Most feature selection methods first compute a similarity matrix by assigning a fixed value to pairs of objects in the whole data or to pairs of objects in a class or by computing the similarity between two objects from the original data. The similarity matrix is fixed as a constant in the subsequent feature selection process. However, the similarities computed from the original data may be unreliable, because they are affected by noise features. Moreover, the local structure within classes cannot be recovered if the similarities between the pairs of objects in a class are equal. In this paper, we propose a novel local adaptive projection (LAP) framework. Instead of computing fixed similarities before performing feature selection, LAP simultaneously learns an adaptive similarity matrix S and a projection matrix W with an iterative method. In each iteration, S is computed from the projected distance with the learned W and W is computed with the learned S. Therefore, LAP can learn better projection matrix W by weakening the effect of noise features with the adaptive similarity matrix. A supervised feature selection with LAP (SLAP) method and an unsupervised feature selection with LAP (ULAP) method are proposed. Experimental results on eight data sets show the superiority of SLAP compared with seven supervised feature selection methods and the superiority of ULAP compared with five unsupervised feature selection methods.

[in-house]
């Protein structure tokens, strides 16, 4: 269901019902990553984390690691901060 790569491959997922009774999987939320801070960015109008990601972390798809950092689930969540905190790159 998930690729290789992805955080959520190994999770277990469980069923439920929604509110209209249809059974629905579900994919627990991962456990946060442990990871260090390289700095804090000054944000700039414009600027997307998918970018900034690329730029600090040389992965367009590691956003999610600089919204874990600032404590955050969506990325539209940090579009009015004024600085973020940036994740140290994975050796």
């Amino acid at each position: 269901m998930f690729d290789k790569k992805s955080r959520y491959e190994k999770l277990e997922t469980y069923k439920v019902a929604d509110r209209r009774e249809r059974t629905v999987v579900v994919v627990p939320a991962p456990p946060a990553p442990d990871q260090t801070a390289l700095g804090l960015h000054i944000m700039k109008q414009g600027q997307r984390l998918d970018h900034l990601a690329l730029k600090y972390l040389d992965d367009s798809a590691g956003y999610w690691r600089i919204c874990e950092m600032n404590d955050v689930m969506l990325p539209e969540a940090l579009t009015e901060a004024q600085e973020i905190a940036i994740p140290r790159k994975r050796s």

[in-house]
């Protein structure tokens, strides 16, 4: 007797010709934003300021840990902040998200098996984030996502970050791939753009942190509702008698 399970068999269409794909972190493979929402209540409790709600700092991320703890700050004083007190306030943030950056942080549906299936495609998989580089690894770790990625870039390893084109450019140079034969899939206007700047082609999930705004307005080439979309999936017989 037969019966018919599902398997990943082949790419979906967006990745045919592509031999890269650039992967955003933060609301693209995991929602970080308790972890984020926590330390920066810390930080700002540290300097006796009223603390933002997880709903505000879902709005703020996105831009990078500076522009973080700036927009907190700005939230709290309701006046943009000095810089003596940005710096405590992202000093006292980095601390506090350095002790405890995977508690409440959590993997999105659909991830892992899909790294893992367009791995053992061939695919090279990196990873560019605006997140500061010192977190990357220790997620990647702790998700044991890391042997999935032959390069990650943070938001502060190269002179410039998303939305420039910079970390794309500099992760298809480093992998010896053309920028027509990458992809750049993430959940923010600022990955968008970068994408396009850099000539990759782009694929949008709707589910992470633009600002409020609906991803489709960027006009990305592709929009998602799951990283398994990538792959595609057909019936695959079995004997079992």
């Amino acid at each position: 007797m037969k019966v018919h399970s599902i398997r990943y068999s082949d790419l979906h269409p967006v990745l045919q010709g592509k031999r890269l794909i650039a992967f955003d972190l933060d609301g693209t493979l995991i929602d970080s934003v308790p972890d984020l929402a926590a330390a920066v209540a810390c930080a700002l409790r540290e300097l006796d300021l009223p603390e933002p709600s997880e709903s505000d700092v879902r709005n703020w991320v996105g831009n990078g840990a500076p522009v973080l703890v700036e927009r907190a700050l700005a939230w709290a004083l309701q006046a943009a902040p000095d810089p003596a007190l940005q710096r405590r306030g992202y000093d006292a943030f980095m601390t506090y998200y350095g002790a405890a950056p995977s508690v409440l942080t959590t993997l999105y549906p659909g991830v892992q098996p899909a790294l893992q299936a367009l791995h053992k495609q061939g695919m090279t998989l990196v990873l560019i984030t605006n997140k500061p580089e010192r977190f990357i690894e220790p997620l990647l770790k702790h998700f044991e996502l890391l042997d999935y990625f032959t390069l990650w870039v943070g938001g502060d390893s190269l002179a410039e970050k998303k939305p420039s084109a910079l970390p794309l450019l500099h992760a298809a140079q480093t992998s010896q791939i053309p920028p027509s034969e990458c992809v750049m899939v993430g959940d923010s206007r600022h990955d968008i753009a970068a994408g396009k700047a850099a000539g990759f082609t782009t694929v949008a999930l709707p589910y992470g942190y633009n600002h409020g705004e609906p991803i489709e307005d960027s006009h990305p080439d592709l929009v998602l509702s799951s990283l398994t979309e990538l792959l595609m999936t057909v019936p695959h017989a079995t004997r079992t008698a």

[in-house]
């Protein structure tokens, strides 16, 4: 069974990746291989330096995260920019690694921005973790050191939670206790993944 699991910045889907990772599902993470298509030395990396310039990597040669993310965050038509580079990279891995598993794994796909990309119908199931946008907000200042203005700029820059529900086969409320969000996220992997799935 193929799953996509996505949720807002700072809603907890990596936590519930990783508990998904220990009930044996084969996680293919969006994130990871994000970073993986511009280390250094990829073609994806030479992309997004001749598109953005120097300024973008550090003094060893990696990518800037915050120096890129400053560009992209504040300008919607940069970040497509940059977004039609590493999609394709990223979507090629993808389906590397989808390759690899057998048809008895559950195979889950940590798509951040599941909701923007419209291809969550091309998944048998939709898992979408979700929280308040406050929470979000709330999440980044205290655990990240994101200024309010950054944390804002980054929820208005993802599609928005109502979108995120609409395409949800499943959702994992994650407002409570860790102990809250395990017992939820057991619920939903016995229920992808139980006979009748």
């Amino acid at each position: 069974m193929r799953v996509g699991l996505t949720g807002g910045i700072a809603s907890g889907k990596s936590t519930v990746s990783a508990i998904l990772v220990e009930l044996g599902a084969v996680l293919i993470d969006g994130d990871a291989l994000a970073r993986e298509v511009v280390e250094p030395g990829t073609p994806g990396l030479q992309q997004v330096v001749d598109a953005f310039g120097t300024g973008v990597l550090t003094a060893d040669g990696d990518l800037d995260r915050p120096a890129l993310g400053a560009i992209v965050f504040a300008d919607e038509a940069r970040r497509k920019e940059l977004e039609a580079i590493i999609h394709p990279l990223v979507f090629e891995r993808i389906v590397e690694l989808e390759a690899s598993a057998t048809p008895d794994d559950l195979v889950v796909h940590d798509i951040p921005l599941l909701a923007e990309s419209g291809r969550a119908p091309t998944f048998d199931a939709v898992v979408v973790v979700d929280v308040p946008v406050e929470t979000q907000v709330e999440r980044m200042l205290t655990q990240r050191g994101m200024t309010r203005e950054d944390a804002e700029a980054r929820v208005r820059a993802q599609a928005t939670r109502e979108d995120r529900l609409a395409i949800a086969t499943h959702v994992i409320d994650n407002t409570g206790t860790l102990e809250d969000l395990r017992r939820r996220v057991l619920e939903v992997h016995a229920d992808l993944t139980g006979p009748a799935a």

|Number of pages||12|
|Journal||IEEE Transactions on Neural Networks and Learning Systems|
|Publication status||Published - Dec 2018|
- Local structure learning
- sparse feature selection
- supervised feature selection
- unsupervised feature selection